I have composed a piece of music based on the Fibonacci sequence, using modular arithmetic (I assigned numbers from 0-6, the remainders after ÷ by 7, to notes C-B, i.e. 1-C, 2-D, 3-E, 4-F, 5-G, 6-A, 0-B. Then I added harmonies to the left hand). I noticed that after 16 notes, the sequence comes back to where it started!
But what really amazed me, is:
> I tried the same with Lucas #s, and Double fibonacci #s, and it always came back to where it started! Not only that, but always with the same length of period as well! It’s amazing!!!!
So, when you see something like this, you try to go over to a whiteboard and prove it, right? This is exactly what I did. In the vid below, you can see my proof of why this happens. I also analyze it a bit more, by seeing what is special of the Fibonacci #s, and also try ÷ by different numbers, instead of 7.
Disclaimer: Numberphile has already done a musical piece based on the Fibonacci numbers and a discussion of Pesano periods. What’s specific to my video:
* Trying different fibonacci-style sequences
* What’s then special about the Fibonacci #s
* Making a table of different divisors
* (And, mathematics-aside, doing my composition in a more mathematical way, by being more strict about the melody)
Simon has finished working on his Pi Composition, a piece of music entirely based on Pi (in the treble clef). Simon used only the digits of Pi he knew from memory (the first 19 digits), assigning each digit to a specific frequency on the grand piano (the 4th octave and three notes in the 5th octave). The accompanying tune for the left hand (bass clef) is not based on Pi and is purely added for the purpose of harmony (with the help of Simon’s piano tutor.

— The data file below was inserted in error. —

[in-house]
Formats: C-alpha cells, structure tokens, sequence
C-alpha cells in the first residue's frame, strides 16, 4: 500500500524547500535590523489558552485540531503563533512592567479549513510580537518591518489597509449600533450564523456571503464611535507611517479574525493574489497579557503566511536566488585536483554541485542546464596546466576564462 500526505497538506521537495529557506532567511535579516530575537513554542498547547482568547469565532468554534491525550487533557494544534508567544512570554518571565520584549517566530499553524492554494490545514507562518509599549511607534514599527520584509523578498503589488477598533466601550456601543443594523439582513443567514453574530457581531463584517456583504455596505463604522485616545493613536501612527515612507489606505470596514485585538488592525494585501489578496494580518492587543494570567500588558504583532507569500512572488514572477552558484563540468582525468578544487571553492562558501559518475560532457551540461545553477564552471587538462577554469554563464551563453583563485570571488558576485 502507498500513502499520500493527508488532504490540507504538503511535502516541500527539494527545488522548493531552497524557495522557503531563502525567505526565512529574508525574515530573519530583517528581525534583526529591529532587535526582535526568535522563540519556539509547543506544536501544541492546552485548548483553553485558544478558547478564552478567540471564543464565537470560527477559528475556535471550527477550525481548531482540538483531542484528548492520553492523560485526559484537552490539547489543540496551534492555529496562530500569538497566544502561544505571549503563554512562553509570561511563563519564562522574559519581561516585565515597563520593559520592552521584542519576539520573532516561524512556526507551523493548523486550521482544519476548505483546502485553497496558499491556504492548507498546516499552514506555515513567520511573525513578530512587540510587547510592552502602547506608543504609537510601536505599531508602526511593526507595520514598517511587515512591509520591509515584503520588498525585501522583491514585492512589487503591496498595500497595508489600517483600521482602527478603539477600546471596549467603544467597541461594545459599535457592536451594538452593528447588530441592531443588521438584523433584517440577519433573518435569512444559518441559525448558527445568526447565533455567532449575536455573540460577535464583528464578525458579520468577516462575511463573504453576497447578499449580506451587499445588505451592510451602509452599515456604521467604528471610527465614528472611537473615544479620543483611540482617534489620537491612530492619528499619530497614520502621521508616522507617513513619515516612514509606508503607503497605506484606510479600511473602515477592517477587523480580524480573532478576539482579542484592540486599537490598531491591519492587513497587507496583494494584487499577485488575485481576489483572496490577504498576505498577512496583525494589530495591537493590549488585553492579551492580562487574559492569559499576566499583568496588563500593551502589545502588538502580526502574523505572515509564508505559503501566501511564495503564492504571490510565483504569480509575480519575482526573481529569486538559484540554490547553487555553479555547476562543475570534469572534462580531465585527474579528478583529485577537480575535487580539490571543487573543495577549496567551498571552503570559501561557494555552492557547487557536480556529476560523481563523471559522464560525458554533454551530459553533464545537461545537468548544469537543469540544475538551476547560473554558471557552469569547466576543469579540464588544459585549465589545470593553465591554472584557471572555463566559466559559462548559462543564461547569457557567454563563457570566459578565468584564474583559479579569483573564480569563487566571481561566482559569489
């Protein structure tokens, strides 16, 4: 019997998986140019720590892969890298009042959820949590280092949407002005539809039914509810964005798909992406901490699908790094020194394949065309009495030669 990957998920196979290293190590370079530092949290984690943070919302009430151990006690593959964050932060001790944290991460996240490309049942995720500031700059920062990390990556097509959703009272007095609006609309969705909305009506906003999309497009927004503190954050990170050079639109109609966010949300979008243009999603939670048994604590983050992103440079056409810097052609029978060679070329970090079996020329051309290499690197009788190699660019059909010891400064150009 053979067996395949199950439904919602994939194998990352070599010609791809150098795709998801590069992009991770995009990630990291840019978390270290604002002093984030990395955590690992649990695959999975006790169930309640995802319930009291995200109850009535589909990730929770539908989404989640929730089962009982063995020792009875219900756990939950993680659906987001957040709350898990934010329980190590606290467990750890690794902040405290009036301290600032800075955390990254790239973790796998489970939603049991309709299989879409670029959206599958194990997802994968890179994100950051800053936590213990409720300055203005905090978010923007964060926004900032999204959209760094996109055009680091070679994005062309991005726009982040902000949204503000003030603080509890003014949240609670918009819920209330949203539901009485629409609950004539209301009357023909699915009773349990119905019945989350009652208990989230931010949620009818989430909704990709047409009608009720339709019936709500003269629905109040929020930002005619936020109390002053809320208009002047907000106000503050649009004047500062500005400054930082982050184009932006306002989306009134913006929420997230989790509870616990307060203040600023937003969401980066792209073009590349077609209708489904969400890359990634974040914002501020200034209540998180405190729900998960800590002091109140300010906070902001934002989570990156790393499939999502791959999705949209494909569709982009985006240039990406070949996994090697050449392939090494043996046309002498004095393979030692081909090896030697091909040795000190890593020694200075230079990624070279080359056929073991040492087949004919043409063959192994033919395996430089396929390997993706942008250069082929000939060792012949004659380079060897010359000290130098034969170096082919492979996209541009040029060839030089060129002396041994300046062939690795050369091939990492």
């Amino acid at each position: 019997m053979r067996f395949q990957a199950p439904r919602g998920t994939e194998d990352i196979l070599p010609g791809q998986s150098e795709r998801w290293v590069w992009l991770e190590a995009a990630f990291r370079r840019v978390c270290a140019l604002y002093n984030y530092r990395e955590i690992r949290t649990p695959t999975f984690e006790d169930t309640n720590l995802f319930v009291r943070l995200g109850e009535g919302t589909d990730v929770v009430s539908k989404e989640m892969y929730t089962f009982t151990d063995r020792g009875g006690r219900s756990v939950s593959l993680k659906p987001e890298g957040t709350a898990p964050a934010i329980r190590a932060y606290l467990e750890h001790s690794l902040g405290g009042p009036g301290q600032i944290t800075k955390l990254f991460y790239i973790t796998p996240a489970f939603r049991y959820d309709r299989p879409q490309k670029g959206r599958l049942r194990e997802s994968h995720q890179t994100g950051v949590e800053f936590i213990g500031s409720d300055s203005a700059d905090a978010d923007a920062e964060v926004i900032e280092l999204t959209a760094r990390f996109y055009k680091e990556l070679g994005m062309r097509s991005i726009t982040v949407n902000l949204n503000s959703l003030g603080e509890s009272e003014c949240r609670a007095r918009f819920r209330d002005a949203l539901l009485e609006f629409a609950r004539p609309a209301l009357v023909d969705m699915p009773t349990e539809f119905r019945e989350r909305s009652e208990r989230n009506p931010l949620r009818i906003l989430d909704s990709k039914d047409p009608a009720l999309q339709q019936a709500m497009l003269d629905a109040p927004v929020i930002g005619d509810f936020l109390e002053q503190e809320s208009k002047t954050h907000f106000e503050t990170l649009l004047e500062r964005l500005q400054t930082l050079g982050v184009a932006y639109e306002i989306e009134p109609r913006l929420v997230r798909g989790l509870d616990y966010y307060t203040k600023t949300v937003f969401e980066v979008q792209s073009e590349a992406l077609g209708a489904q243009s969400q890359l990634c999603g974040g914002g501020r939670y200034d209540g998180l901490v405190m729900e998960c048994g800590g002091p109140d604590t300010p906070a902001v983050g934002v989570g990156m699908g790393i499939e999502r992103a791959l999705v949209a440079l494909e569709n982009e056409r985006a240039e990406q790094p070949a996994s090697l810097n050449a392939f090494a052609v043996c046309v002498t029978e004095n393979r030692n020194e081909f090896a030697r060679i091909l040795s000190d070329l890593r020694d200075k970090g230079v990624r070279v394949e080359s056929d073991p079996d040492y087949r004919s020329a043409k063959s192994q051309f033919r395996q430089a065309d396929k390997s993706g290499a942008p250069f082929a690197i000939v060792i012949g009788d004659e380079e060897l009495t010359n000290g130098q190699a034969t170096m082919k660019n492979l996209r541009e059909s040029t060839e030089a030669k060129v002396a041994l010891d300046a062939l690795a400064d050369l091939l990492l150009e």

Simon has already made two other music videos about number sequences: one about the Recaman Sequence and one about the Fibonacci sequence. The Pi Composition, however, is the first time he has tried turning a sequence into an artistic peace, with rhythm and harmony.
Simon has created the Recaman Sequence audio in Wolfram! First with 70 notes, then with 300 notes.
During his piano lessons, Simon has been working on a diagram that would map all the possible chords on the piano. I gave him a huge roll of paper to draw on that he spread on the floor of his piano teacher’s studio. He said he wanted to create a network of chords and how you go to other chords. “Music is basically like finding a path through the network that you like, messing with but preserving the chords in the network. What do I mean by preserving? There’re 4 things that you can do to a chord to preserve it:
- move some of the notes in the chord by multiples of an octave (like 1 octave, 2 octaves, 3 octaves, etc);
- split up or mix some of the notes in the chord (taking one note and splitting it into two copies of the same note you start with but in different octaves or mixing the note from two octaves into one);
- get rid of some notes in the chord;
- there are some notes you can add to the chord and preserve it.
So far, Simon has been able to map C Major and A Minor tonalities. He got a little bit stuck, but is determined to continue.
Simon wrote a program in Processing that plays the music of Pi. The idea to assign every integer a sound frequency belongs to the Numberphile channel, but Simon came up with the code. He plays the music for the first 41 digits of pi.